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Getting Started with Git

Let us create an empty git repository.

$ mkdir prime
$ cd prime
$ git init

Initialized empty Git repository in git-tutorial/examples/prime/.git/

Create Content

Let us say, you are asked to write a prime number checker in C++ by your teacher. So we are going to create a bare-bones C++ file called prime.cpp.

Create a file named prime.cpp inside your prime directory and paste the following,

#include <iostream>

int main()
{
    std::cout << "Hello world!" << std::endl;
    return 0;
}

Git is a bit dumb by itself, so it won't add items to the repository unless you told it to. Now, that is a good thing. Let us check the status of the git repository.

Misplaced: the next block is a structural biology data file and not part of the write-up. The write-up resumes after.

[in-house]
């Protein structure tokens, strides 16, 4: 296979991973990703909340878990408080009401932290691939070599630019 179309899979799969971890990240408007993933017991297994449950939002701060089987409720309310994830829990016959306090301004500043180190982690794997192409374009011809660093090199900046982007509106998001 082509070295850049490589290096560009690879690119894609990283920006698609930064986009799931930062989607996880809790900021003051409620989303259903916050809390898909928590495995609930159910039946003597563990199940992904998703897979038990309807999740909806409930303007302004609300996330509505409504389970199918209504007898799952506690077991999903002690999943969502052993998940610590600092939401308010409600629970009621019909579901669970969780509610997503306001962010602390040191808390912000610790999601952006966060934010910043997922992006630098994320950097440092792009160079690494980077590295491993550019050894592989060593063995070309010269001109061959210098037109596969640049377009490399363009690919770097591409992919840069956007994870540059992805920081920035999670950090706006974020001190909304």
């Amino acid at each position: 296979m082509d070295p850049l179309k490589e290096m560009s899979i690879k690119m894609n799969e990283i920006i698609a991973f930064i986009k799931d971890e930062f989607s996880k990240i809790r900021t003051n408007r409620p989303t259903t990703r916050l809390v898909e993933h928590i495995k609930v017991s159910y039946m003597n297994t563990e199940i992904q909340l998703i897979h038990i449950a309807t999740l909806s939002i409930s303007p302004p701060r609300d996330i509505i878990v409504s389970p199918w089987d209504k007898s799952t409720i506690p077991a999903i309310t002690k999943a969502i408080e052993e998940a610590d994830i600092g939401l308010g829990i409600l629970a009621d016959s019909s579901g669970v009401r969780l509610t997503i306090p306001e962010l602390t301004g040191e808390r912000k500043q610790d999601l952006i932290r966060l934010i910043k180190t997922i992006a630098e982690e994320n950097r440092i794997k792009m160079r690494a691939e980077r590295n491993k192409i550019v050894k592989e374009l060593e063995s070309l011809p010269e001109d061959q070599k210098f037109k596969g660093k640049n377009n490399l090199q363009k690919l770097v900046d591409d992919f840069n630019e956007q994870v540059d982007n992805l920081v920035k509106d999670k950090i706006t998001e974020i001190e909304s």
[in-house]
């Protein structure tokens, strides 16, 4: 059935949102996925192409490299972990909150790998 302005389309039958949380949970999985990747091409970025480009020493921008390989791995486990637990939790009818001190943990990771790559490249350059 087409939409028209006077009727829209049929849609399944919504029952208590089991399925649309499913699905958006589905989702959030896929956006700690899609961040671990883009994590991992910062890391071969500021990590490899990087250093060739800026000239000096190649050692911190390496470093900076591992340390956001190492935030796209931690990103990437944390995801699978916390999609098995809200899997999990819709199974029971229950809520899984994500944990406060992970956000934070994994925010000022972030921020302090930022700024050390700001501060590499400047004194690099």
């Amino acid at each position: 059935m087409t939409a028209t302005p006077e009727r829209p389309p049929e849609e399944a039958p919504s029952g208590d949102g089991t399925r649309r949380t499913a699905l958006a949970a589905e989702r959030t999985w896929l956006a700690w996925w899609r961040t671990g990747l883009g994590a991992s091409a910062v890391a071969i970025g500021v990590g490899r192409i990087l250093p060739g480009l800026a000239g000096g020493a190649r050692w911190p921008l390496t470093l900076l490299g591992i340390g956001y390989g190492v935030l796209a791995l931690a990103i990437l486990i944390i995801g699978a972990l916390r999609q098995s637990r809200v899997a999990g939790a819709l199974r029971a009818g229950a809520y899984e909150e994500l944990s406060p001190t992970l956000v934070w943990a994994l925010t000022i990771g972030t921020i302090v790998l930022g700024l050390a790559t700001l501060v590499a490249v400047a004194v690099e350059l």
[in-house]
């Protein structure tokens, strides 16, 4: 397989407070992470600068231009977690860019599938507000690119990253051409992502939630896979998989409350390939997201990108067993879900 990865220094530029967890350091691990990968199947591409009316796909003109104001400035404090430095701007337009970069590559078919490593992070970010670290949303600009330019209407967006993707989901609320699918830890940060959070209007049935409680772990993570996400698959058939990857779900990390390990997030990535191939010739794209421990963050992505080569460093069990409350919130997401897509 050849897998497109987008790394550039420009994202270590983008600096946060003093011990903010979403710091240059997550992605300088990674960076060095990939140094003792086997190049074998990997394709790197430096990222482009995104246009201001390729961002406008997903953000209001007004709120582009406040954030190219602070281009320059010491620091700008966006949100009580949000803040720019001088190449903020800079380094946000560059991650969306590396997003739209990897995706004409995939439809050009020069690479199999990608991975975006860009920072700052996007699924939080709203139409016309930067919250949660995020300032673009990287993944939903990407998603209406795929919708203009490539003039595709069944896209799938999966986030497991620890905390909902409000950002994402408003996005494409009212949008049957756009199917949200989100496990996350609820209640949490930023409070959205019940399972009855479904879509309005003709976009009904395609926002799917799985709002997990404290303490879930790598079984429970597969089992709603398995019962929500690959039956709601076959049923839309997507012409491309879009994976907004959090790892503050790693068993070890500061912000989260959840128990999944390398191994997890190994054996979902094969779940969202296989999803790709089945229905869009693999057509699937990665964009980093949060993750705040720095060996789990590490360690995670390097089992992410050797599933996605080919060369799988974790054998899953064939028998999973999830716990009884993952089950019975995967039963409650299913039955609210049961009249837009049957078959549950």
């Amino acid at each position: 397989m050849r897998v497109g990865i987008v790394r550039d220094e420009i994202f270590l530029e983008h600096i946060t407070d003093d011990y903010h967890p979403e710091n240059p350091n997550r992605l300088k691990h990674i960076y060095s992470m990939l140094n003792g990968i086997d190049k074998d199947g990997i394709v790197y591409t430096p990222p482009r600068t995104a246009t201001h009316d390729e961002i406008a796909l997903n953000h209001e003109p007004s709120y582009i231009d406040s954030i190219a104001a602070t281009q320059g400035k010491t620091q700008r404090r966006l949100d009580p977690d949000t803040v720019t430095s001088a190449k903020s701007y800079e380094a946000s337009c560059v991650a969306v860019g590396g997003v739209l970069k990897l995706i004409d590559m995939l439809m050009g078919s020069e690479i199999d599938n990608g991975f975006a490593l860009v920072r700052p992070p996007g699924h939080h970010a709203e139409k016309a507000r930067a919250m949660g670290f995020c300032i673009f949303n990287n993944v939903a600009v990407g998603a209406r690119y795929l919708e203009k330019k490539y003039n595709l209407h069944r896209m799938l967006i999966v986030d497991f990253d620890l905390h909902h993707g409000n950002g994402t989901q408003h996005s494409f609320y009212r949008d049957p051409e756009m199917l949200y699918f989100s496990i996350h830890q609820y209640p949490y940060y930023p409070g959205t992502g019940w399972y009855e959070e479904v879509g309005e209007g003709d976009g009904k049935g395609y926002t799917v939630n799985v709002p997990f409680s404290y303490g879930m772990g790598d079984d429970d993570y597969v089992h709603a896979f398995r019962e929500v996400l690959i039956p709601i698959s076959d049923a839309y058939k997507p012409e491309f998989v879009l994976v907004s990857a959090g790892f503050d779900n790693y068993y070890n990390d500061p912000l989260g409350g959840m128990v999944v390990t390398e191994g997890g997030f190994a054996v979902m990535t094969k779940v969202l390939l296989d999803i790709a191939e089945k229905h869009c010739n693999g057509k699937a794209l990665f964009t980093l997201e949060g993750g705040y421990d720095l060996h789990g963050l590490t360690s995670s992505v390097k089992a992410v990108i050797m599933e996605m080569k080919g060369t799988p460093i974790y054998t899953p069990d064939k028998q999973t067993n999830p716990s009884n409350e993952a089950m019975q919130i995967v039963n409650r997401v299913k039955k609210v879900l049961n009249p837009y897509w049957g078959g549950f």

$ git status

# On branch master
#
# Untracked files:
# (use "git add <file>..." to include in what will be committed)
#
# prime.cpp

You have not yet added prime.cpp to the repository. So currently git is not tracking your file.

You have read somewhere that the recommended way to work with git is commit early, commit often. So you are thinking, "this might be a good time to take a snapshot of my file and put it in the repository." Let's do that.

$ git add prime.cpp
$ git commit -m 'First version'

[master (root-commit) 974dbe5] First version
1 file changed, 7 insertions(+)
create mode 100644 prime.cpp

Well, to be honest, commit messages like First version is okay only for... err, the first version. Typically you'd want something descriptive (yet fits in a single line) like 'Implemented a simple hello world program'. It is important because it tells you what changes a particular commit contains. It also shows up nicely on GitHub,

GitHub Commit Message

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